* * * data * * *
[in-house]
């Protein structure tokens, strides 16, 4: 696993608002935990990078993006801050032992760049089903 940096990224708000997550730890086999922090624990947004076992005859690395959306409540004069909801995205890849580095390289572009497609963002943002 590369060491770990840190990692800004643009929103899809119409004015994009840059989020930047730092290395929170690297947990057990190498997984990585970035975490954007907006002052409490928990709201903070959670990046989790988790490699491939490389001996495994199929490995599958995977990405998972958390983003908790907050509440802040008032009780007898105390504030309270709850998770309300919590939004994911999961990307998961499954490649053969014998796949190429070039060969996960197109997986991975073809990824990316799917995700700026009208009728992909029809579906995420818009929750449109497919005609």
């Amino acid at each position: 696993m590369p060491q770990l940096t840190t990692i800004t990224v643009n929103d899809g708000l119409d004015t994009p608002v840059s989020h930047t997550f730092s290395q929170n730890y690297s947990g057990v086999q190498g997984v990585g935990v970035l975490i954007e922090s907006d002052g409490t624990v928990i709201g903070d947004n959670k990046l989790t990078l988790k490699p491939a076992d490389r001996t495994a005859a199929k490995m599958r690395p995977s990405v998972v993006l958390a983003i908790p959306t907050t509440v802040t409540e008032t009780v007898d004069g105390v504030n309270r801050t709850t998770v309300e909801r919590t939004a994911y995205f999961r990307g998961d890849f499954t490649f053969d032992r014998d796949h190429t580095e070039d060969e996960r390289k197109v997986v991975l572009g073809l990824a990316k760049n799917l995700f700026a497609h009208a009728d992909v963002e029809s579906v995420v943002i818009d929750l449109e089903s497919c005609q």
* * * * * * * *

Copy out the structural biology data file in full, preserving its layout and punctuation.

[in-house]
């Protein structure tokens, strides 16, 4: 696993608002935990990078993006801050032992760049089903 940096990224708000997550730890086999922090624990947004076992005859690395959306409540004069909801995205890849580095390289572009497609963002943002 590369060491770990840190990692800004643009929103899809119409004015994009840059989020930047730092290395929170690297947990057990190498997984990585970035975490954007907006002052409490928990709201903070959670990046989790988790490699491939490389001996495994199929490995599958995977990405998972958390983003908790907050509440802040008032009780007898105390504030309270709850998770309300919590939004994911999961990307998961499954490649053969014998796949190429070039060969996960197109997986991975073809990824990316799917995700700026009208009728992909029809579906995420818009929750449109497919005609």
């Amino acid at each position: 696993m590369p060491q770990l940096t840190t990692i800004t990224v643009n929103d899809g708000l119409d004015t994009p608002v840059s989020h930047t997550f730092s290395q929170n730890y690297s947990g057990v086999q190498g997984v990585g935990v970035l975490i954007e922090s907006d002052g409490t624990v928990i709201g903070d947004n959670k990046l989790t990078l988790k490699p491939a076992d490389r001996t495994a005859a199929k490995m599958r690395p995977s990405v998972v993006l958390a983003i908790p959306t907050t509440v802040t409540e008032t009780v007898d004069g105390v504030n309270r801050t709850t998770v309300e909801r919590t939004a994911y995205f999961r990307g998961d890849f499954t490649f053969d032992r014998d796949h190429t580095e070039d060969e996960r390289k197109v997986v991975l572009g073809l990824a990316k760049n799917l995700f700026a497609h009208a009728d992909v963002e029809s579906v995420v943002i818009d929750l449109e089903s497919c005609q």